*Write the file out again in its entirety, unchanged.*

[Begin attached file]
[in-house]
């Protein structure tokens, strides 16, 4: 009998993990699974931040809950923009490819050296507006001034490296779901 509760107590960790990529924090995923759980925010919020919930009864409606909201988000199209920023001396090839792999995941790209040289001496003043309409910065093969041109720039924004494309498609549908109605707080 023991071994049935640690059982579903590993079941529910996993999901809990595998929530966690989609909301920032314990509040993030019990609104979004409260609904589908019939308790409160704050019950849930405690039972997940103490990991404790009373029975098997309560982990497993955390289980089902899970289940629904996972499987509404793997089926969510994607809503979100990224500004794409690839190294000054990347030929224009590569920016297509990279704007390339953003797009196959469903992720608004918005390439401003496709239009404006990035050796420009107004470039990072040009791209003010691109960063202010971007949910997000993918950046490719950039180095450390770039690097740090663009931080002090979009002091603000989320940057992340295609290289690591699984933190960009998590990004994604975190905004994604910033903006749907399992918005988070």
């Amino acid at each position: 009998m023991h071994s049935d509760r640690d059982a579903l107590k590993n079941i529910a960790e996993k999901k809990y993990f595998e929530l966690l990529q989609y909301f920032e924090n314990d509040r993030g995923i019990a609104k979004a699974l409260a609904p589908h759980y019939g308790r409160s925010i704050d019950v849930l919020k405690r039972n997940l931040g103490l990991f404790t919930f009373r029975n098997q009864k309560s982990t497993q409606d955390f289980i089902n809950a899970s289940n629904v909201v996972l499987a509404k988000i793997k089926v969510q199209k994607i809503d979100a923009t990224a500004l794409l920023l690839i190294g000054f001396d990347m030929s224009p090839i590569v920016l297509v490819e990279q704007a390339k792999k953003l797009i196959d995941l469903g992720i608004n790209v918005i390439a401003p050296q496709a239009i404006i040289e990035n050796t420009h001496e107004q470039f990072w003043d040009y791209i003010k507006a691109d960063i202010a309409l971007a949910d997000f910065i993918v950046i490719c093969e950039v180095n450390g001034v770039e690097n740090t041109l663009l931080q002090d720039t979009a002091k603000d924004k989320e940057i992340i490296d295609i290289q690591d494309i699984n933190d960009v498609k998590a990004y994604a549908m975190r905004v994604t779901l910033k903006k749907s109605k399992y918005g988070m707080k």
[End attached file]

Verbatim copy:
[in-house]
């Protein structure tokens, strides 16, 4: 009998993990699974931040809950923009490819050296507006001034490296779901 509760107590960790990529924090995923759980925010919020919930009864409606909201988000199209920023001396090839792999995941790209040289001496003043309409910065093969041109720039924004494309498609549908109605707080 023991071994049935640690059982579903590993079941529910996993999901809990595998929530966690989609909301920032314990509040993030019990609104979004409260609904589908019939308790409160704050019950849930405690039972997940103490990991404790009373029975098997309560982990497993955390289980089902899970289940629904996972499987509404793997089926969510994607809503979100990224500004794409690839190294000054990347030929224009590569920016297509990279704007390339953003797009196959469903992720608004918005390439401003496709239009404006990035050796420009107004470039990072040009791209003010691109960063202010971007949910997000993918950046490719950039180095450390770039690097740090663009931080002090979009002091603000989320940057992340295609290289690591699984933190960009998590990004994604975190905004994604910033903006749907399992918005988070």
């Amino acid at each position: 009998m023991h071994s049935d509760r640690d059982a579903l107590k590993n079941i529910a960790e996993k999901k809990y993990f595998e929530l966690l990529q989609y909301f920032e924090n314990d509040r993030g995923i019990a609104k979004a699974l409260a609904p589908h759980y019939g308790r409160s925010i704050d019950v849930l919020k405690r039972n997940l931040g103490l990991f404790t919930f009373r029975n098997q009864k309560s982990t497993q409606d955390f289980i089902n809950a899970s289940n629904v909201v996972l499987a509404k988000i793997k089926v969510q199209k994607i809503d979100a923009t990224a500004l794409l920023l690839i190294g000054f001396d990347m030929s224009p090839i590569v920016l297509v490819e990279q704007a390339k792999k953003l797009i196959d995941l469903g992720i608004n790209v918005i390439a401003p050296q496709a239009i404006i040289e990035n050796t420009h001496e107004q470039f990072w003043d040009y791209i003010k507006a691109d960063i202010a309409l971007a949910d997000f910065i993918v950046i490719c093969e950039v180095n450390g001034v770039e690097n740090t041109l663009l931080q002090d720039t979009a002091k603000d924004k989320e940057i992340i490296d295609i290289q690591d494309i699984n933190d960009v498609k998590a990004y994604a549908m975190r905004v994604t779901l910033k903006k749907s109605k399992y918005g988070m707080k």